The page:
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franklin county times

Time to repeal the Rolling Reserve

Children have only one chance at an education. What happens in school affects every future opportunity, and failure can hurt a child for the rest of their lives.

With so much at stake it is unconscionable how leaders in Montgomery have been treating our schools.

A new report shows just how badly our leadership has done.

The Center for Budget and Policy Priorities in Washington, D.C. published national data on state cuts to education.

They noted that most states have reduced their budgets due to the deepest recession our country has faced in 70 years.

But as the economy improves, many states are getting back on their feet and restoring education funding.

Alabama is not.

The report showed that since the downturn began in 2008, Alabama has cut school funding more than any other state. Spending per student this year is $1,318 less than it was in 2008, while the national average is around $200 less.

Cuts to Alabama’s schools are more than double than cuts in Georgia and Mississippi, and more than six times those in Florida and Tennessee.

Because of poor choices by the Republican Supermajority in the Alabama Legislature and indifference from the Bentley Administration, cuts for Alabama schools will remain for the foreseeable future.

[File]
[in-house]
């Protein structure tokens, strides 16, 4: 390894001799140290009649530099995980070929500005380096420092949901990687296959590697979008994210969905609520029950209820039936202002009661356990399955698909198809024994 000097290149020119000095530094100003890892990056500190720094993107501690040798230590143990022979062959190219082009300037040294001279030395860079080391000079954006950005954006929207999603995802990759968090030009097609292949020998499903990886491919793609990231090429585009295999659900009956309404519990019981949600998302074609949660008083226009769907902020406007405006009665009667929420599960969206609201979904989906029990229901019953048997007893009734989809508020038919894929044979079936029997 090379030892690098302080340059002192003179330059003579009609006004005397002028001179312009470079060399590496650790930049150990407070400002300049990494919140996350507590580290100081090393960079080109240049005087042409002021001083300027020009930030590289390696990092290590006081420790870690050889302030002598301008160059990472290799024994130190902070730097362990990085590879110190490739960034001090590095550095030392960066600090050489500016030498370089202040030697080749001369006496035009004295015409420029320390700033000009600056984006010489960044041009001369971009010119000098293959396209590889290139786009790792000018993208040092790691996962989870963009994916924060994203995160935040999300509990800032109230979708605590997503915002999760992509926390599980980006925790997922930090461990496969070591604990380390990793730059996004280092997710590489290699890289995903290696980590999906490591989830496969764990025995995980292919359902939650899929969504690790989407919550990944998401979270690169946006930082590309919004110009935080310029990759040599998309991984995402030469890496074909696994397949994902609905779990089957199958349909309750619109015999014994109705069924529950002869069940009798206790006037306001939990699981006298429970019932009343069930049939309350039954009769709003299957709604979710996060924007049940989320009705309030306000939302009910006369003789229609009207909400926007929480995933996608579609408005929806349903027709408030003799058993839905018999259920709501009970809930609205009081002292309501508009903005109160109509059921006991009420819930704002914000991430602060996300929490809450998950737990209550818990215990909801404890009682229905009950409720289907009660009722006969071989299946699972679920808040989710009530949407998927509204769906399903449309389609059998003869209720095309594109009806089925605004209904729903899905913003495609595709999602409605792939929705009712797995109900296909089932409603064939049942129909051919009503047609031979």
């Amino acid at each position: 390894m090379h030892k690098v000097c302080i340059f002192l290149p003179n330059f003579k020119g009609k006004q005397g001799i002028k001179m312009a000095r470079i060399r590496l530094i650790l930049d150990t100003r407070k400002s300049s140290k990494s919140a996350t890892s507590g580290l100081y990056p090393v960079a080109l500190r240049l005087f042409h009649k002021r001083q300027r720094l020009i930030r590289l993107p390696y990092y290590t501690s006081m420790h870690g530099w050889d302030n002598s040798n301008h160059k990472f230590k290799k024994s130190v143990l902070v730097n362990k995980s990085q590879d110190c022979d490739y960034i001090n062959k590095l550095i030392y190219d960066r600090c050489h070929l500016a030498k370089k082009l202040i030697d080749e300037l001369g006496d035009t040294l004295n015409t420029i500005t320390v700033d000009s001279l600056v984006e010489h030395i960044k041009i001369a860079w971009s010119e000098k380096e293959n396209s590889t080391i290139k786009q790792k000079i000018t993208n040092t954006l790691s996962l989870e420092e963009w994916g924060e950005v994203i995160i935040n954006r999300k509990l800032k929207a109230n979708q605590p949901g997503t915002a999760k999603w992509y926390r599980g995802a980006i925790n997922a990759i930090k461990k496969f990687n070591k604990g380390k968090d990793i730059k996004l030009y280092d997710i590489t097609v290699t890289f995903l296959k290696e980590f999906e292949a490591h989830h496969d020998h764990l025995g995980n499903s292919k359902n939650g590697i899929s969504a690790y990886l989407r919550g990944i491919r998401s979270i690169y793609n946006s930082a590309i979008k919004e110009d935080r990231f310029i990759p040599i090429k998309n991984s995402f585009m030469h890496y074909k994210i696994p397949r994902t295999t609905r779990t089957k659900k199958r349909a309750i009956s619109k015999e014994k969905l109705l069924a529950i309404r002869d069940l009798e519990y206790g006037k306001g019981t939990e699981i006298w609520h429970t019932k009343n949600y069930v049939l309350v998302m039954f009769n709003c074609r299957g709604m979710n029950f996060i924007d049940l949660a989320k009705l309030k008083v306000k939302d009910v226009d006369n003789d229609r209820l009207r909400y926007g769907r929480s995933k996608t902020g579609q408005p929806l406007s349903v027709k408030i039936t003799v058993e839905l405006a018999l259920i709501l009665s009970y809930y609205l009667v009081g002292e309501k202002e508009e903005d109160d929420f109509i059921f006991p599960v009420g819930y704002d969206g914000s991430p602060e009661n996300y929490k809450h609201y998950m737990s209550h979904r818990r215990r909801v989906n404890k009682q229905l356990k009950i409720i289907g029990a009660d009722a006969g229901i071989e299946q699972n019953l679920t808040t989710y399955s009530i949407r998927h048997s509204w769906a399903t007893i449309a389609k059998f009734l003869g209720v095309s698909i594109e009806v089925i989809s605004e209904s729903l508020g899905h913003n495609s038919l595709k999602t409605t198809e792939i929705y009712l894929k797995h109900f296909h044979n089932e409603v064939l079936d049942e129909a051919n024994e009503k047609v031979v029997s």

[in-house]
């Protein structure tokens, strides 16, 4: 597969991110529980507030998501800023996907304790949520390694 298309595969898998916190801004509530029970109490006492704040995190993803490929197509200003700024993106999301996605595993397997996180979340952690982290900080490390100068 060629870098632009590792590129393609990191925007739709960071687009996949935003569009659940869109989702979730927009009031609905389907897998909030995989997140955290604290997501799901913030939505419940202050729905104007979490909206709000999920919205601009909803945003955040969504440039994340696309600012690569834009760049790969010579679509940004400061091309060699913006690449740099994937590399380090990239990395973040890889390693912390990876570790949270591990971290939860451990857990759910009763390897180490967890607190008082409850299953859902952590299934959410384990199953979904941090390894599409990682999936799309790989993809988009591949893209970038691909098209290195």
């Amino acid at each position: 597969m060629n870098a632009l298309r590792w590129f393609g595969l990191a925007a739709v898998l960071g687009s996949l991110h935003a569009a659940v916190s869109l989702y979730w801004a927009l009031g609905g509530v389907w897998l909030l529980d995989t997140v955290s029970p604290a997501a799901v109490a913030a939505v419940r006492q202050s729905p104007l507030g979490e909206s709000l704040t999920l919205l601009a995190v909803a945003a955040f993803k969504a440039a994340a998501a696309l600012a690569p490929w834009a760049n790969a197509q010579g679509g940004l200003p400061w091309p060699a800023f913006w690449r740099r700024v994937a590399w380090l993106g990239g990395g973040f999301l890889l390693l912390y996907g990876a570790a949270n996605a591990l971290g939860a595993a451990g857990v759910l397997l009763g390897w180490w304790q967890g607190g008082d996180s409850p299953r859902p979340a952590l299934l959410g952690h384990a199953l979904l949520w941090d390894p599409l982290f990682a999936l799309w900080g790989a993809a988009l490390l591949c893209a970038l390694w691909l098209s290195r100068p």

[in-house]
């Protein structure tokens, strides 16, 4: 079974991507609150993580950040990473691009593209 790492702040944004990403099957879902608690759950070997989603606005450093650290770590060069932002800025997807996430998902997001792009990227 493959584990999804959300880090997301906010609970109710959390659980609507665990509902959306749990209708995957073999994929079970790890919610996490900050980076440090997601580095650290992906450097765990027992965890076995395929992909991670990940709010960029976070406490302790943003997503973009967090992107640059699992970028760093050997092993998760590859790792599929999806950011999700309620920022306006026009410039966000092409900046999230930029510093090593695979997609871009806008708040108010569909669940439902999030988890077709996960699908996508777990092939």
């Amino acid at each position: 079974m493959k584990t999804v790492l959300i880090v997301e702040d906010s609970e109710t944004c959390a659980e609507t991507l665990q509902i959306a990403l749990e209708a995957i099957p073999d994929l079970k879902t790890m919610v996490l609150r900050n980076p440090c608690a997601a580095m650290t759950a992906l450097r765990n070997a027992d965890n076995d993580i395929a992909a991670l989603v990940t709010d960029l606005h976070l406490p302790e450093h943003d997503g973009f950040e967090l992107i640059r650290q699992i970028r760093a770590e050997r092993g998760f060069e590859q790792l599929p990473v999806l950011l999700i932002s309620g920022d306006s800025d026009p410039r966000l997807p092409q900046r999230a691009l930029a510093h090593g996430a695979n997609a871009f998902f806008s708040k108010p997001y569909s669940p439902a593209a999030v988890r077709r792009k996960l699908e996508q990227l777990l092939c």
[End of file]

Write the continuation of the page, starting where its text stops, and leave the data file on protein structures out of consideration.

The culprit is one of the first bills passed by the Republican Supermajority: the Canfield Rolling Reserve Act. This law guarantees that students will suffer from budget cuts for years to come.

The Rolling Reserve Act puts harsh artificial caps on state education budgets, taking surpluses and stuffing them into a bank account instead of investing them in our children.

Experts estimate that the law will withhold more than $1.5 billion from Alabama classrooms over the next 10 years.

Many Alabama students have known only cuts and proration. Because of the Rolling Reserve Act, budget cuts may be all these students ever know. Withholding $1.5 billion when schools have suffered for so long is simply wrong.

Education cuts have real consequences for schools and students.

Since 2008, Alabama has lost more than 3,000 teachers and cut the pay of those that are left.

Losing teachers increases class sizes, reducing the amount of one-on-one time struggling students need with their teachers.

The state hasn’t replaced textbooks in years, and has slashed the amount of funds spent on technology.

Our state has developed one of the nation’s best Math and Science programs, known as AMSTI (Alabama Math, Science, and Technology Initiative).

Students who participate in this program gain more than a month of learning in these vital subjects during the school year, but AMSTI is in less than half of Alabama’s schools due to budget cuts.

The Rolling Reserve guarantees many Alabama students will never get the benefit of this tremendous program. We have the funding — it is simply withheld by a badly designed and poorly thought out law.

The Rolling Reserve Act is a costly mistake, and Alabama Democrats will work for its repeal when we return to Montgomery in 2013.

Children have only one chance at a great education, and it is time for the Rolling Reserve Act to go.


Johnny Mack Morrow is a state representative for Franklin County. His column appears each Wednesday.